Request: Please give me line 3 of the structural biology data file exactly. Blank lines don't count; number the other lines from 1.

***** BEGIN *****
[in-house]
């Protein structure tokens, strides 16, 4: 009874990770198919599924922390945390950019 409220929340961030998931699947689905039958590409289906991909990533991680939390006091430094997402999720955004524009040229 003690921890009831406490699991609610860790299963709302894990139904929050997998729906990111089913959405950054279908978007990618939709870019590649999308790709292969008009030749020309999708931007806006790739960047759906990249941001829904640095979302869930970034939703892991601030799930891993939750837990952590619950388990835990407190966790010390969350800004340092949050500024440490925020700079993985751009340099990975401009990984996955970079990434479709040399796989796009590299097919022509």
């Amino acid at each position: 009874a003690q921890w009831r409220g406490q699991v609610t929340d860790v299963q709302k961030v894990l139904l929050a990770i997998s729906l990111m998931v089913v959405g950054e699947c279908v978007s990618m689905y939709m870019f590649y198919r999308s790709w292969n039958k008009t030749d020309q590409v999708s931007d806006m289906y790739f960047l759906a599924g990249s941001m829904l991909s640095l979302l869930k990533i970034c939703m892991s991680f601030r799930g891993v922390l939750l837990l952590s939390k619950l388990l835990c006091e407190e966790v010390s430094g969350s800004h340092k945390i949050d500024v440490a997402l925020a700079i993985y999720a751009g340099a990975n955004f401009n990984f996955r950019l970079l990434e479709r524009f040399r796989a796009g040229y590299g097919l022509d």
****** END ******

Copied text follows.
């Amino acid at each position: 009874a003690q921890w009831r409220g406490q699991v609610t929340d860790v299963q709302k961030v894990l139904l929050a990770i997998s729906l990111m998931v089913v959405g950054e699947c279908v978007s990618m689905y939709m870019f590649y198919r999308s790709w292969n039958k008009t030749d020309q590409v999708s931007d806006m289906y790739f960047l759906a599924g990249s941001m829904l991909s640095l979302l869930k990533i970034c939703m892991s991680f601030r799930g891993v922390l939750l837990l952590s939390k619950l388990l835990c006091e407190e966790v010390s430094g969350s800004h340092k945390i949050d500024v440490a997402l925020a700079i993985y999720a751009g340099a990975n955004f401009n990984f996955r950019l970079l990434e479709r524009f040399r796989a796009g040229y590299g097919l022509d």